When/how did you decide to become a writer?
I’m an avid reader. For me, writing was a natural extension of that love. I was a wannabe writer for years, but first I was a mother of three, a teacher, and later a school administrator. I couldn’t fit writing into that schedule. I dabbled, but didn’t put dedicated time to the task until I retired. At that point, I dug out an old unfinished manuscript, honed up my skills, and won first place in the fiction category in a Fresh Voices contest.
What advice would you give to aspiring writers?
There are so many things that helped me on my journey to becoming an author. Here are three tips for aspiring novelists.
- READ NOVELS – Don’t stop reading just because your time is committed to writing. Consider it an investment of time. I learn so much by reading. It’s a free and effortless element to your education.
- SEEK ADVICE FROM SEASONED WRITERS – I’ve discovered that writers love to share tips of the trade. They’re the most generous coaches. Seek a local writers’ group. Read trade books. Attend conferences. Glean from those who have experience.
- CREATE A SCHEDULE AND STICK TO IT – Every writer hits that slump period where nothing seems to work. It’s easy to neglect the manuscript. Here’s a hint that I heard from another author. When you sit at your laptop and nothing seems to come together, commit to 500 words. Often the ideas will begin flowing. If they don’t, then take the day off. That’s been good advice for me.
What are you reading right now?
I like to vary my reading genres. I believe it helps authors to experience a wide range of reading materials. I’m primarily a writer of contemporary fiction, but I’m currently reading Claiming Canaan, the third in the Daughters of Zelophehad series. Author Barbara M. Britton adds this Biblical fiction to her other Tribes of Israel series. I admire her ability to transport readers to a different time and place. Her research is evident in the details and she does an excellent job of maintaining the voice of a different culture.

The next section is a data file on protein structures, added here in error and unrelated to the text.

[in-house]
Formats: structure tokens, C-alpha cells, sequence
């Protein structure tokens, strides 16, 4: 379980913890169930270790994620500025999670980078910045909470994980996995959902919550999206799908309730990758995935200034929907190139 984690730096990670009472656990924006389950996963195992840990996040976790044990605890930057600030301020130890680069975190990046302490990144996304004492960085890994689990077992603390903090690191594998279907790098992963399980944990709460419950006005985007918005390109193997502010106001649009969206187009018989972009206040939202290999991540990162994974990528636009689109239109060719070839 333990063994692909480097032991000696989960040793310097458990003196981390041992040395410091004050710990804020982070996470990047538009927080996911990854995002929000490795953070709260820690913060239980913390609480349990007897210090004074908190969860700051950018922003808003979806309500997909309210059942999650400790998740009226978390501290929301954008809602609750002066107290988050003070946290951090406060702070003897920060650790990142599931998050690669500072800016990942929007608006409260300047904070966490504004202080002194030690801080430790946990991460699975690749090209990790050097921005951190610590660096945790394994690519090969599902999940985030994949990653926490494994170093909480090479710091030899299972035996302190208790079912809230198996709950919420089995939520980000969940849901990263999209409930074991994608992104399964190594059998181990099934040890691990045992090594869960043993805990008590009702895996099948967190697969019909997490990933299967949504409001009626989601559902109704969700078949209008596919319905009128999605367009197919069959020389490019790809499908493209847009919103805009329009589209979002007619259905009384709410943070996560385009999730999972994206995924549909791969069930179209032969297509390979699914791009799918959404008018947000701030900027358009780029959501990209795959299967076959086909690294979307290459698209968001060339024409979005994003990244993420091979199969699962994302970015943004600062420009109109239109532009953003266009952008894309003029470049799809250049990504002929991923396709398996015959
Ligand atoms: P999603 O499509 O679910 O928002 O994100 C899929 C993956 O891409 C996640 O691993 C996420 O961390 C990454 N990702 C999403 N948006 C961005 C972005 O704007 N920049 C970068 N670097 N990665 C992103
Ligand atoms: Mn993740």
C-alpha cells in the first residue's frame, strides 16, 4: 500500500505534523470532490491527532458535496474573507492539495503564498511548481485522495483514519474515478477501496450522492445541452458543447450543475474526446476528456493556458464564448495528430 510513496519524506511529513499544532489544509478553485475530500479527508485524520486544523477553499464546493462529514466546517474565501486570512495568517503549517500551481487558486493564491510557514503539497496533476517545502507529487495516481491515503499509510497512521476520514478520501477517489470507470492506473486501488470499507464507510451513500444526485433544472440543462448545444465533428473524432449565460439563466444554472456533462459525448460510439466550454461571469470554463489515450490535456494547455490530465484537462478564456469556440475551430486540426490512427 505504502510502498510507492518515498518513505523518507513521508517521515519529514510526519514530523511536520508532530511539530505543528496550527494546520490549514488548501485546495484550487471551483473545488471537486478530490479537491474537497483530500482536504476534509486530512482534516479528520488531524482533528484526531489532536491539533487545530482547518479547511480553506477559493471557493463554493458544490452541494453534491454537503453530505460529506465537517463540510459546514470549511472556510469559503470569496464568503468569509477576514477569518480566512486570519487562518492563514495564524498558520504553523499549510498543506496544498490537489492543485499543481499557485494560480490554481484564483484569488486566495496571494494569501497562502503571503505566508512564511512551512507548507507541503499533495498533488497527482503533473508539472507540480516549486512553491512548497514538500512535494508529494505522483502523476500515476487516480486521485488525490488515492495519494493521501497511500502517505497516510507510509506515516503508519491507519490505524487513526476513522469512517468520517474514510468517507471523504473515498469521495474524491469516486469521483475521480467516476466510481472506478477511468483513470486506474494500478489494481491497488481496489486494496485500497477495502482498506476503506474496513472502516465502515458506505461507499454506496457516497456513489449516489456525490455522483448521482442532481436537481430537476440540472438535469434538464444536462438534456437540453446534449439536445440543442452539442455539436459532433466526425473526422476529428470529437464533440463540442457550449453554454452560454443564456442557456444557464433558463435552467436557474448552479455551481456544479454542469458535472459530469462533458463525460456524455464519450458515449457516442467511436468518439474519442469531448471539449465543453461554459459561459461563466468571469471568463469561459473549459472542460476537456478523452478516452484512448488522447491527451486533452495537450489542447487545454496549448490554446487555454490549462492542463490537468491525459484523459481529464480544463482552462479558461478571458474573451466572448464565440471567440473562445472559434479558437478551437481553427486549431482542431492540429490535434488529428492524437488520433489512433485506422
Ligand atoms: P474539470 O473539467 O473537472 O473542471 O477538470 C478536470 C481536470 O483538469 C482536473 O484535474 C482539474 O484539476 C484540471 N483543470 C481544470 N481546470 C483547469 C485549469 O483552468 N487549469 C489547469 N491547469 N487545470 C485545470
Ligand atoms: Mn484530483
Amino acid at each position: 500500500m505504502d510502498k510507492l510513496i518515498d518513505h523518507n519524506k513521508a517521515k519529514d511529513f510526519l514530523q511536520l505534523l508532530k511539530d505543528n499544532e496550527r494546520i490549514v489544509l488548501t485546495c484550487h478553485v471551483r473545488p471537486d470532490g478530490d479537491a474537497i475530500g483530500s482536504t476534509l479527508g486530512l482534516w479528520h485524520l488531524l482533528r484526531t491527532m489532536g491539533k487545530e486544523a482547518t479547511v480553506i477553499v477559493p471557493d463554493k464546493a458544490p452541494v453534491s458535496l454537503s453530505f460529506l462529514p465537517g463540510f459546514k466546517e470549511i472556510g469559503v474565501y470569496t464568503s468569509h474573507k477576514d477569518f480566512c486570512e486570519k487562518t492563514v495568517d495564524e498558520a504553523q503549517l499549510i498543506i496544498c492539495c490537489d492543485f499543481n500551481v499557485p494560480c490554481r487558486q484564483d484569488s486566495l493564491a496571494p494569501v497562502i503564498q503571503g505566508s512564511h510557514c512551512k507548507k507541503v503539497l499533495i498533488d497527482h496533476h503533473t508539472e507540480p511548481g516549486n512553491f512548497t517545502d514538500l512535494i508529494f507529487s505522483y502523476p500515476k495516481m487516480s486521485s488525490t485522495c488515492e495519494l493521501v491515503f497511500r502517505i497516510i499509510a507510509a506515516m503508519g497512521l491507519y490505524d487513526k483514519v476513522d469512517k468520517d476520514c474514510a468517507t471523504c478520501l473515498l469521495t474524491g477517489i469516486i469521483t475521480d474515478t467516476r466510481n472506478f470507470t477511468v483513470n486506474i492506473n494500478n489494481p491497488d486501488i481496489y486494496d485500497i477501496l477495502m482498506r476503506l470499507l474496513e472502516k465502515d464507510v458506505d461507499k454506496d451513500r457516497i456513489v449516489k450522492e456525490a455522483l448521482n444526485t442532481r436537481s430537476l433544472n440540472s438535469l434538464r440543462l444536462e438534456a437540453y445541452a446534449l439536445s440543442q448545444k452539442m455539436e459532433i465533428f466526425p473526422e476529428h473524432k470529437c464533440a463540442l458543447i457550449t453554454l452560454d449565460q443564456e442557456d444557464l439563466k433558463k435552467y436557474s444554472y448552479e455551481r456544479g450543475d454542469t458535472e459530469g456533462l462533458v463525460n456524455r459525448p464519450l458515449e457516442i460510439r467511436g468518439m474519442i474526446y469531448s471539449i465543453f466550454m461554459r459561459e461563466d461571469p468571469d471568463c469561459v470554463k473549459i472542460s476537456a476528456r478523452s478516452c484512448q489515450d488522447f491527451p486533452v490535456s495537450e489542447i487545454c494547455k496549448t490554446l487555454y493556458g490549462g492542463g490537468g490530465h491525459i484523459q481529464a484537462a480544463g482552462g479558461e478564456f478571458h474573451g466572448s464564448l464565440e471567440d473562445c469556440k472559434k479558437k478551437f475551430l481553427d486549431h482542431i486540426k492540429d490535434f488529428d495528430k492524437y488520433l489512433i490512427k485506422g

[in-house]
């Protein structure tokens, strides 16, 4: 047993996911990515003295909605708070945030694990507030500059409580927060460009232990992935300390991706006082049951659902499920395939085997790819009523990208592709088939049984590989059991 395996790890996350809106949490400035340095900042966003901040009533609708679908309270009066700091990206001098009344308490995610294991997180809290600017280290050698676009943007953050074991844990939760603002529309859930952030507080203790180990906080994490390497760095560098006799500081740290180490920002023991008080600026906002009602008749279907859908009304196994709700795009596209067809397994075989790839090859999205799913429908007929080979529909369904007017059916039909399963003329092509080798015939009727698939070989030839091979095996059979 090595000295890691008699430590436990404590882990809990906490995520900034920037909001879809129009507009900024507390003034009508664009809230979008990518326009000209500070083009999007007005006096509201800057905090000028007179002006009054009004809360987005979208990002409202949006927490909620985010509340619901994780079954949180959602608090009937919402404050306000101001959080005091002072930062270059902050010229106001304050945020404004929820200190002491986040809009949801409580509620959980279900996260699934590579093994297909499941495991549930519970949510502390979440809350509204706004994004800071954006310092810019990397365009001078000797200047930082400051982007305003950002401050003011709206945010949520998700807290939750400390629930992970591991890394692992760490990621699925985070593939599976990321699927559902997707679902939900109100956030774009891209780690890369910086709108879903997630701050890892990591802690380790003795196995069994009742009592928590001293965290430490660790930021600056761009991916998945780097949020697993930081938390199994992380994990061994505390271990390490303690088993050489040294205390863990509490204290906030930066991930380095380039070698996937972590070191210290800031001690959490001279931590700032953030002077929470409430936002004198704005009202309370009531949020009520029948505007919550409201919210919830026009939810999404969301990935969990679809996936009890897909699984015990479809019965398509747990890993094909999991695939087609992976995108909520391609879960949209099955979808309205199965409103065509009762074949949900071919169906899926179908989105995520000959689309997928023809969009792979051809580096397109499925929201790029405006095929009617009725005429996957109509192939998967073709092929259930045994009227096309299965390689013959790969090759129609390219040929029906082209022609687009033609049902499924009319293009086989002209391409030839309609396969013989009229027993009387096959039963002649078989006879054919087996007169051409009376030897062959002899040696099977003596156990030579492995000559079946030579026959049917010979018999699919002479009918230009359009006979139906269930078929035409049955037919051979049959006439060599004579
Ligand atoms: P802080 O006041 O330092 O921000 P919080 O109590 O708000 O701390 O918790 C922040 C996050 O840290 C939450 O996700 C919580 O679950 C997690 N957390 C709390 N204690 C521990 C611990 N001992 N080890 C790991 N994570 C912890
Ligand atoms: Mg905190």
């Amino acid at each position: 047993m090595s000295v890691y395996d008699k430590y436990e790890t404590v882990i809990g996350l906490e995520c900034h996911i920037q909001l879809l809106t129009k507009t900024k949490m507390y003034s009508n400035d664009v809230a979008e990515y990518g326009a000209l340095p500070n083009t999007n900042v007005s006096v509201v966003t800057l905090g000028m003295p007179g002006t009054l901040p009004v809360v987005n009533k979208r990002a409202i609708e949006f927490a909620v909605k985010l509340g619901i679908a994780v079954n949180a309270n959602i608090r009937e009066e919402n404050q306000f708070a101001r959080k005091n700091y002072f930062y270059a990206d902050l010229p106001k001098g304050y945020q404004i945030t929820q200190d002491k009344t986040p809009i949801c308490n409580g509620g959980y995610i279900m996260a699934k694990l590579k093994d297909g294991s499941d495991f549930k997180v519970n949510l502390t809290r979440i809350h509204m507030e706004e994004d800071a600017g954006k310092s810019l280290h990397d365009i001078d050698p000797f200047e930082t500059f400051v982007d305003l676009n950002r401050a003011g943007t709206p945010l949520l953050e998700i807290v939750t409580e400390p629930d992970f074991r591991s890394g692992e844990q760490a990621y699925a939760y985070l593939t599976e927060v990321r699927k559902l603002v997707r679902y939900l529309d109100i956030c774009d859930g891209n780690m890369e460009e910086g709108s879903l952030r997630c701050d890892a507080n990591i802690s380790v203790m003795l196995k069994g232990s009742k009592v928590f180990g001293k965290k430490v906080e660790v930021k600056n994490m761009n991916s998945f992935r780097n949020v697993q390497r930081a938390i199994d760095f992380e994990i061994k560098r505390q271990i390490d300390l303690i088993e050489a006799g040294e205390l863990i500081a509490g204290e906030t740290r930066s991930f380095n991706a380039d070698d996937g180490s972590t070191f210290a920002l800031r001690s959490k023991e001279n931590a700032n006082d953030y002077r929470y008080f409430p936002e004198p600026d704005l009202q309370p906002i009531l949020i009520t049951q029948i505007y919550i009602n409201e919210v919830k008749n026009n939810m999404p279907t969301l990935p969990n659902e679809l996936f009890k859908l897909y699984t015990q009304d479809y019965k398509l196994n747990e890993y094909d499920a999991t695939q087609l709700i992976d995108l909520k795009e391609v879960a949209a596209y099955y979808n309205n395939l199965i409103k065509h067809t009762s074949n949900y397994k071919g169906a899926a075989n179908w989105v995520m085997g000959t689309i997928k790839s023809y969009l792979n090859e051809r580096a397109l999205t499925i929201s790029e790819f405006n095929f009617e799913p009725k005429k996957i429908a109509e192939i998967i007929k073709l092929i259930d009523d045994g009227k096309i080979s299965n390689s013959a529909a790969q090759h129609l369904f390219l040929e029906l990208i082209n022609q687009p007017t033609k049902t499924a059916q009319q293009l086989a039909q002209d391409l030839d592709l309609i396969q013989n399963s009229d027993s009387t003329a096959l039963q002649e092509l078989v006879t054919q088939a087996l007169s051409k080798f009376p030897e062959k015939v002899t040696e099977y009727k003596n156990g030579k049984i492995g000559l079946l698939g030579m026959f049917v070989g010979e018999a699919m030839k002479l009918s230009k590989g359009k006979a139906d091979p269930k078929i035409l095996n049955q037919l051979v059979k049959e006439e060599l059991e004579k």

Do you prefer traditional books, ebooks, or audiobooks?
Print books, e-books, or audio? The answer is yes! There’s a right time for all of the reading mediums. My primary choice is to hold an old-fashioned print book, but I frequently download digital novels. Some perks of digital include the ability to access it immediately, larger font for when my eyes fatigue, and typically lower cost. Audio has advantages but I like looking at the words, often re-reading portions, mulling over a phrase. But audio is great for car trips.
What would you say is your interesting writing quirk?
Sometimes I write out of order. Nathan, the protagonist in Beauty for Ashes, is a novelist. He explains to Angie what it’s like to develop characters and plot; how he plays the role and lives out each scene. That happens to me, and when I live out a scene, I will frequently write it, even though it’s chapters away. When you read Beauty for Ashes, here are a few scenes that were written when my over-active brain lived them out: the police scene at Carlos home, Angie playing a selection from La Boheme for her audition, and when Nathan and Elizabeth rush to Renee’s home to protect her baby. How’s that for a little teaser? I hope you enjoy reading Beauty for Ashes as much as I enjoyed writing it.